Sunday, November 22, 2015

Puerto Rico's Infrastructure: New Deal Action vs. Modern Neglect

Above: A bridge in Puerto Rico, before New Deal funds were used to reconstruct it, ca. 1934. Photo from a Federal Emergency Relief Administration (FERA) report.
Above: The same bridge, after reconstruction. Photo from a FERA report.

Recently, it was reported that "Puerto Rico, already hobbled by massive debts, is being weighed down by an outdated infrastructure that's increasing the cost of doing business on the island." The president of a business consulting firm in Puerto Rico said, "The real problem here is the lack of maintenance of our infrastructure" and also "added that the island's infrastructure was one of the factors that led to Puerto Rico's economic growth for most of the 20th century."
Well, where did that 20th century infrastructure come from? Most people probably (certainly?) don't know that it came from New Deal programs like the CWA, PWA, WPA, FERA, and the Puerto Rico Reconstruction Administration (PRRA). With respect to the latter, a researcher at the City University of New York concluded that the PRRA "made lasting contributions to local social and economic life." And he described how - "Designed by Puerto Rican engineers and built by Puerto Rican workers, PRRA public works projects made concrete contributions to the physical security of millions of Puerto Ricans through the construction of hurricane-proof houses, schools, hospitals, roads, sewers, waterworks, and rural electrification networks."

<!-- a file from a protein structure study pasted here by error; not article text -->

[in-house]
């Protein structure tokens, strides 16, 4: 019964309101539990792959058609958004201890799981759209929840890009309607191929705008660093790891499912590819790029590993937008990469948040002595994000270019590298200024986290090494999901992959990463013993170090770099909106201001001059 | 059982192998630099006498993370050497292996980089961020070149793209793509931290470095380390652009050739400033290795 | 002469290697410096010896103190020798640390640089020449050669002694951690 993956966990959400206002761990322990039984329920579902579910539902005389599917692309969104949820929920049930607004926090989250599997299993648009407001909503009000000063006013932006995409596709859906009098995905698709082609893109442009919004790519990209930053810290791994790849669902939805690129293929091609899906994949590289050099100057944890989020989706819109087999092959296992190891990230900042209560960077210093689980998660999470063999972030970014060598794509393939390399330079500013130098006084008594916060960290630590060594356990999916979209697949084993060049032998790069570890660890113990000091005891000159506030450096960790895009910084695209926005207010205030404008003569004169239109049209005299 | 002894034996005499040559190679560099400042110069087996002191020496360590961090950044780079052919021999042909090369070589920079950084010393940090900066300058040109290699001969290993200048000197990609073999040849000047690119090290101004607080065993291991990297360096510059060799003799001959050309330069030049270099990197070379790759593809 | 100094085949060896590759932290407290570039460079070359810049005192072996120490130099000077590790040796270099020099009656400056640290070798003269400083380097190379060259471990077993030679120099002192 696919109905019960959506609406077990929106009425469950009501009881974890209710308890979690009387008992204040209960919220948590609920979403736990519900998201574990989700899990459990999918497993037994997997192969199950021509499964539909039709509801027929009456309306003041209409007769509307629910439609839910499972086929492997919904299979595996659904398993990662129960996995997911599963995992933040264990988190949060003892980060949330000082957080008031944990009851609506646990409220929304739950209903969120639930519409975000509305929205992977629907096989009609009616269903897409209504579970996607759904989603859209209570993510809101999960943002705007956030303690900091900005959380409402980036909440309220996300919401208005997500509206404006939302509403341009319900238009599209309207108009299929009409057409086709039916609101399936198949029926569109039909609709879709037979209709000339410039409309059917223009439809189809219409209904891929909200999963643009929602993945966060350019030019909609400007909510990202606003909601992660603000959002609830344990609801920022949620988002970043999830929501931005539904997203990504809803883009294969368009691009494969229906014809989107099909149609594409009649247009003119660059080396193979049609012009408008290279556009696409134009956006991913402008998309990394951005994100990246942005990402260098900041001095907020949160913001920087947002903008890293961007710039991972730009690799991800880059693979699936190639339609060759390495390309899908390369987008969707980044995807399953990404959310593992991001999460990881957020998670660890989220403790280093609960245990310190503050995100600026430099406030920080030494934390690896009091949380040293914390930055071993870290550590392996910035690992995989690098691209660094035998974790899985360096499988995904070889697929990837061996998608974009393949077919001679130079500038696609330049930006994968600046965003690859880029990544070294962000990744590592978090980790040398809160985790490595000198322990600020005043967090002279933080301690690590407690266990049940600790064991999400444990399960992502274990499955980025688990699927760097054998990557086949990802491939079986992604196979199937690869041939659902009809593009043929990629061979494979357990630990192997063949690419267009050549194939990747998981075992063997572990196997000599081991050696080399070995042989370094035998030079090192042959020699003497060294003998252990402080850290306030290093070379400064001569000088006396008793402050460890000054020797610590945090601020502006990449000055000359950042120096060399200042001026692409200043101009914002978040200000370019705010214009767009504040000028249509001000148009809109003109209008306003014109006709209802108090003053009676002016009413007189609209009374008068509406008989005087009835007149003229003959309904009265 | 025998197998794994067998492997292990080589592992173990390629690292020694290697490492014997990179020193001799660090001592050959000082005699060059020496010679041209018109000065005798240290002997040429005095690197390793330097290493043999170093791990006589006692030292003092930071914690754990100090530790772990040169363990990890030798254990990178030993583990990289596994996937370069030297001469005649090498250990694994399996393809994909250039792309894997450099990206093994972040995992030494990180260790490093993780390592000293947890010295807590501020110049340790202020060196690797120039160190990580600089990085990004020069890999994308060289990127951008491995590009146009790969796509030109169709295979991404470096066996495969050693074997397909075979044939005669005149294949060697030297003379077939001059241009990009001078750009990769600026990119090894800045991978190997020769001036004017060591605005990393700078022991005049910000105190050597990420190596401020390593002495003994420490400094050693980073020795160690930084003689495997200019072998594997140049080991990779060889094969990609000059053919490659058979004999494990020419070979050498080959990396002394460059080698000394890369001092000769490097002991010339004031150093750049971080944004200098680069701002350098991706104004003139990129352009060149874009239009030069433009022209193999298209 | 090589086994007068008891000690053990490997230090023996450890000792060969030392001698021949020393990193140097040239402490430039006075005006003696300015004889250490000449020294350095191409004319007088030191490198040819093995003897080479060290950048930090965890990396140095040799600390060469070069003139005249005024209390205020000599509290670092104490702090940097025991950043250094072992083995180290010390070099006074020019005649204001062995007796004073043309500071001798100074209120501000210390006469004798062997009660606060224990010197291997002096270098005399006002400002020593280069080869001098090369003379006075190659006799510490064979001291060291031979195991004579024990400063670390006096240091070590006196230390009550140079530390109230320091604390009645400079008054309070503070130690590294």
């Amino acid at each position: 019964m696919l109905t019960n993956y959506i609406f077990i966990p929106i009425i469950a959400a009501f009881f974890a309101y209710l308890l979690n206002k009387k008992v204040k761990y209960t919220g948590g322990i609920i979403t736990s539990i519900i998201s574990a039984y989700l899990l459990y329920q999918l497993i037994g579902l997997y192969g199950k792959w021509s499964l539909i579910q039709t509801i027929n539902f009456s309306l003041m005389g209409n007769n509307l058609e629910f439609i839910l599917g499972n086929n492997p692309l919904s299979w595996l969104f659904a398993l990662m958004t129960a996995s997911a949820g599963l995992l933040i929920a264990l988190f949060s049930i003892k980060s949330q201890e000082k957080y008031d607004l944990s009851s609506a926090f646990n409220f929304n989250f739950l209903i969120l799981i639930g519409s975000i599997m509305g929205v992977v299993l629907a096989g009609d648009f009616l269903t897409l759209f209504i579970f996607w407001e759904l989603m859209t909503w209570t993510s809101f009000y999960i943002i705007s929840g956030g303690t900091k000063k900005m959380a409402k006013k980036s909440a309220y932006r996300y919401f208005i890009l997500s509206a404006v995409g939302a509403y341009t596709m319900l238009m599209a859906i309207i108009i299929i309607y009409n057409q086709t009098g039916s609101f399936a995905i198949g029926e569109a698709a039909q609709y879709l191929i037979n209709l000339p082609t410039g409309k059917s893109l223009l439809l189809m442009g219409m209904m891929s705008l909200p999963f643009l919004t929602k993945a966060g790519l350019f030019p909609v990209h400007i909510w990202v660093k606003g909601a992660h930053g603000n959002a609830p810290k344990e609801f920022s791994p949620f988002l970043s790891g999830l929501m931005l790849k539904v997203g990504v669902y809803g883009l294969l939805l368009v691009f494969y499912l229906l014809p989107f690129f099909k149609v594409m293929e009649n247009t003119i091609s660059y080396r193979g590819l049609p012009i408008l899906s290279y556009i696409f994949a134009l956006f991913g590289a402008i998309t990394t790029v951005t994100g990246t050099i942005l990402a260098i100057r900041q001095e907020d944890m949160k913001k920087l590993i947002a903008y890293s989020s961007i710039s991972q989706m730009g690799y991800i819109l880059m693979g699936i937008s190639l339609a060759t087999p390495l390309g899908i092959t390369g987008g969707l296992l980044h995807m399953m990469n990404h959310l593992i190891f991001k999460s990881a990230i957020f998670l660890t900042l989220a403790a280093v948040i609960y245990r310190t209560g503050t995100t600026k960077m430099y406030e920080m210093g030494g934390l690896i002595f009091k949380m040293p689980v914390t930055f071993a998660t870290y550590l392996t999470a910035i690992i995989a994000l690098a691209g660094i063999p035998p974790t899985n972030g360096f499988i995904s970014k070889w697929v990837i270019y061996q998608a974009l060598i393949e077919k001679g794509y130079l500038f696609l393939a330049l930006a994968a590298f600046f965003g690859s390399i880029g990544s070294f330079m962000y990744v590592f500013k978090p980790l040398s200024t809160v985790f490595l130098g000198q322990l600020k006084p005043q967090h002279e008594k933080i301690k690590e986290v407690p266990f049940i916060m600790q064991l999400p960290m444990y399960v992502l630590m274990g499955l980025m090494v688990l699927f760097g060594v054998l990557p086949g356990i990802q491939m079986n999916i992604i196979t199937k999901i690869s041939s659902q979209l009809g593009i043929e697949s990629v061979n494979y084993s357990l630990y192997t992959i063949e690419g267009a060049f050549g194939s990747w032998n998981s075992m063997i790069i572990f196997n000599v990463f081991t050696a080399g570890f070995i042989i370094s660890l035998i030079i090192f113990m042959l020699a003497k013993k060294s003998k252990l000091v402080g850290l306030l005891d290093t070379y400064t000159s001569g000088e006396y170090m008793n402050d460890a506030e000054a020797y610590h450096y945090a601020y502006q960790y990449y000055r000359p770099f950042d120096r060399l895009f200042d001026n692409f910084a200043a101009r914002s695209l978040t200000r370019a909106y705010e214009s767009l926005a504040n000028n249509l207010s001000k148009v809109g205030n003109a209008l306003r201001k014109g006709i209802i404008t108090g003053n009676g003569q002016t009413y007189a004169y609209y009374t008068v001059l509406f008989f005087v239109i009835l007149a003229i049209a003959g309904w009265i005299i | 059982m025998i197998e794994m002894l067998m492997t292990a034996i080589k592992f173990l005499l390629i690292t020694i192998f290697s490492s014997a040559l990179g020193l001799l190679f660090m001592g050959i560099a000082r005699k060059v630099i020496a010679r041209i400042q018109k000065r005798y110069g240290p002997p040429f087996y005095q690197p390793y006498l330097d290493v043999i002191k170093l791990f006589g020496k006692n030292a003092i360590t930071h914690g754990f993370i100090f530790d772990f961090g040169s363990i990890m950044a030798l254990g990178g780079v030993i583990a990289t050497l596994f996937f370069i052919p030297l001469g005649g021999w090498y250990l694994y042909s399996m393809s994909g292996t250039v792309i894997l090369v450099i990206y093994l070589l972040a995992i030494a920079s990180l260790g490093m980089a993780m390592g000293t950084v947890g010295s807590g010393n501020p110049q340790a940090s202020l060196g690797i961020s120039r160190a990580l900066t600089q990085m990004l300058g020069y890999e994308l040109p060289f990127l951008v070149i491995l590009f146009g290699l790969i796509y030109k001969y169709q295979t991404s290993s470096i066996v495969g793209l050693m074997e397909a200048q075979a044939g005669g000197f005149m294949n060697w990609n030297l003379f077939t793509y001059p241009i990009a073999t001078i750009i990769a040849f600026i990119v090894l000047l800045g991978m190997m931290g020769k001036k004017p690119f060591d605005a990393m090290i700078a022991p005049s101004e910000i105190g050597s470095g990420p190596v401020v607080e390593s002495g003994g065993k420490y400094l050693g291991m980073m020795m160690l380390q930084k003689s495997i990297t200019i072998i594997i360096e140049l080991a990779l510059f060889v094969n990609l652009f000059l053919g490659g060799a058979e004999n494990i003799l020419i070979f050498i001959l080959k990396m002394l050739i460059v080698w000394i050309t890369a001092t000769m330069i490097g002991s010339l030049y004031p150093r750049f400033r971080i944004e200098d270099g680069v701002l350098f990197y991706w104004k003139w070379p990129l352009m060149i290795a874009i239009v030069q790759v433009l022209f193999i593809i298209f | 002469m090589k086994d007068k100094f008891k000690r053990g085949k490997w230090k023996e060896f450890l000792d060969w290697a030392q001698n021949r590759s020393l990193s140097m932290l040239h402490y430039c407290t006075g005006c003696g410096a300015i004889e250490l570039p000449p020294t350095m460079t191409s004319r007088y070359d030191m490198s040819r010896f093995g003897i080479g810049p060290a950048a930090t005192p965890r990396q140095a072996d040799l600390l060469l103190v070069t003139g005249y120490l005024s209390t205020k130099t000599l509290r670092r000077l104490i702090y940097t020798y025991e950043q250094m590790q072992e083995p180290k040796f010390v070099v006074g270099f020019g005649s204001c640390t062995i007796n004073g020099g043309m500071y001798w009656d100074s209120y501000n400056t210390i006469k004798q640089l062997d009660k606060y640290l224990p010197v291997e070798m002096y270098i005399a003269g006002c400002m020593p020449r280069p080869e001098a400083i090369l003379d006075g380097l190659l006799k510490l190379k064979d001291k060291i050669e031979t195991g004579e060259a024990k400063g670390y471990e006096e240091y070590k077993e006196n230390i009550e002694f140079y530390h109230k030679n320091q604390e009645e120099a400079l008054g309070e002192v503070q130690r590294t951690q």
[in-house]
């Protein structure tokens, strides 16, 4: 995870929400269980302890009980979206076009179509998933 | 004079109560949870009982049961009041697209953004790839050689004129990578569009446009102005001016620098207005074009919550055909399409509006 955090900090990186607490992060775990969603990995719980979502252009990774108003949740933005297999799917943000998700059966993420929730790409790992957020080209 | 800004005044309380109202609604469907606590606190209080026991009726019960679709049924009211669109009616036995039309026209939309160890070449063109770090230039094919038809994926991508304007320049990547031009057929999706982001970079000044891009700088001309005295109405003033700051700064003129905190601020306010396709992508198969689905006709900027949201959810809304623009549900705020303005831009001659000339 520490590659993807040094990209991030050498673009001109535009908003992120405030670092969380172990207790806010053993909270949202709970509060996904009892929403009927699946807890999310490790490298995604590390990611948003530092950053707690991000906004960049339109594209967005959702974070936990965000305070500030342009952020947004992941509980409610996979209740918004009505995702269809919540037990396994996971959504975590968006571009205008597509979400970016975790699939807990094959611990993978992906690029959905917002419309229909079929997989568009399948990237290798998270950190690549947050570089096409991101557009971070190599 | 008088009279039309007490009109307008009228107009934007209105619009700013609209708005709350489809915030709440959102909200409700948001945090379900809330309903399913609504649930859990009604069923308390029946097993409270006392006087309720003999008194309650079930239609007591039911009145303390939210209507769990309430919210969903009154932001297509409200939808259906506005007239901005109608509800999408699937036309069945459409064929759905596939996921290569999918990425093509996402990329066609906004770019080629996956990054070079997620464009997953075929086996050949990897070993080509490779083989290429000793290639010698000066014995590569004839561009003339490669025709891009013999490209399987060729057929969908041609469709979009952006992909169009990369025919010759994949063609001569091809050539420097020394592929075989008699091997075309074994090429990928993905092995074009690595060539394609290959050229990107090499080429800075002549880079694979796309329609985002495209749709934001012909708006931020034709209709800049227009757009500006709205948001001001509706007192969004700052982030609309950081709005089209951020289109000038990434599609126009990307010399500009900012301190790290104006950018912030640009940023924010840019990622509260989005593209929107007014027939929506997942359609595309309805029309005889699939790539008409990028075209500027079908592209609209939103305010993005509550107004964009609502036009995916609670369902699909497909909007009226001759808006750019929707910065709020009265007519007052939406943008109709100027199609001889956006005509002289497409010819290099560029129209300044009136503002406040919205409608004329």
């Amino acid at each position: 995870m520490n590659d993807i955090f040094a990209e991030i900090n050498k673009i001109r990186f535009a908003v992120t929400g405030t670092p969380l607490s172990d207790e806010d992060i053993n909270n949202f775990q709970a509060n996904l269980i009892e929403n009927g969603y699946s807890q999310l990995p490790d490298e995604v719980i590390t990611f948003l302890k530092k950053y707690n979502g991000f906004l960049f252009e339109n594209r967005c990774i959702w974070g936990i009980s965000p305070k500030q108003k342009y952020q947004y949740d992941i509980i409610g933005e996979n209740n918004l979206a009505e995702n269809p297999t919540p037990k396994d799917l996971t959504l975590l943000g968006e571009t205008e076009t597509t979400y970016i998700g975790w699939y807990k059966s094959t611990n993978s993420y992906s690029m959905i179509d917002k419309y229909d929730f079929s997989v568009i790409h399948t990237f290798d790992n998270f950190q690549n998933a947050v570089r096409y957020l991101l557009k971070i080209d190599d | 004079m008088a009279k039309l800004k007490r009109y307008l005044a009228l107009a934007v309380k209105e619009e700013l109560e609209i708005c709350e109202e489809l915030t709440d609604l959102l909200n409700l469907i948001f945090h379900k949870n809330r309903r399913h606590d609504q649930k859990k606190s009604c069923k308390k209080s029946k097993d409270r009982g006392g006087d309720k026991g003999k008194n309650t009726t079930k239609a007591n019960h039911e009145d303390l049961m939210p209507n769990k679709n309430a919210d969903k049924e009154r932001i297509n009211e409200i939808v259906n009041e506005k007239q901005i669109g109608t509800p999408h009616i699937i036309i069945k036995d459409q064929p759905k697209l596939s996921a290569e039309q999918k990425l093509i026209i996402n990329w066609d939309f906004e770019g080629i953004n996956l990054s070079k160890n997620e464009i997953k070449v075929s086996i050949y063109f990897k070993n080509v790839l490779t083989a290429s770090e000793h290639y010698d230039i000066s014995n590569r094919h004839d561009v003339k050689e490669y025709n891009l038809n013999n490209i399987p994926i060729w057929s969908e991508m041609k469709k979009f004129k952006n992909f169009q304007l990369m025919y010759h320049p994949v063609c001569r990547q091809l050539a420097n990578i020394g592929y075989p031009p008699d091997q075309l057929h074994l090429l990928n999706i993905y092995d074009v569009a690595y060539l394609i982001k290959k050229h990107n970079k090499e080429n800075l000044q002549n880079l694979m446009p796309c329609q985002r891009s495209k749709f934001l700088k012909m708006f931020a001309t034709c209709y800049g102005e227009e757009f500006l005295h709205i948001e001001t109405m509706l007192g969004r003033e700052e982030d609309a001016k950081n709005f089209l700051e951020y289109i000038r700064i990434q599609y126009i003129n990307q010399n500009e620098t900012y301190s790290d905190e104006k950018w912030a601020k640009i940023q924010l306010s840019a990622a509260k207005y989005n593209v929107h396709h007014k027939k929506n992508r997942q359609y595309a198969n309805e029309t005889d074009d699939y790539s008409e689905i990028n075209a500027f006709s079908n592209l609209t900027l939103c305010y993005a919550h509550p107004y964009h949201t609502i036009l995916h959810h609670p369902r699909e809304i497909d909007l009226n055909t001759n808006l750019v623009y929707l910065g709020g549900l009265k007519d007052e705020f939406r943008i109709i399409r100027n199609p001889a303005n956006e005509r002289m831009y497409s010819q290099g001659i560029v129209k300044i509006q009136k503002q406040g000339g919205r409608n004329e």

But there's no talk of bringing back the WPA or the PRRA, is there? There is only talk about how middle and low-income Puerto Ricans need to pay more taxes & fees, and receive less education & medical care - even while the super-wealthy use their island as a tax haven (see, e.g., "Puerto Rico debt crisis: austerity for residents, but tax breaks for hedge funds," The Guardian, July 25, 2015). This is what happens when you live in a world where the economic rules are rigged in favor of millionaires, billionaires, and multi-national corporations. And this is what happens when you're living in a Golden Era of White Collar Crime.
Puerto Rico, and the rest of us, need a New Deal. Unfortunately, as long as millions of people continue to vote for trickle-down economics, and millions more refuse to vote at all... we aren't going to get one. So, as the rest of the world invests in amazing infrastructure, American infrastructure will continue to deteriorate.

No comments:

Post a Comment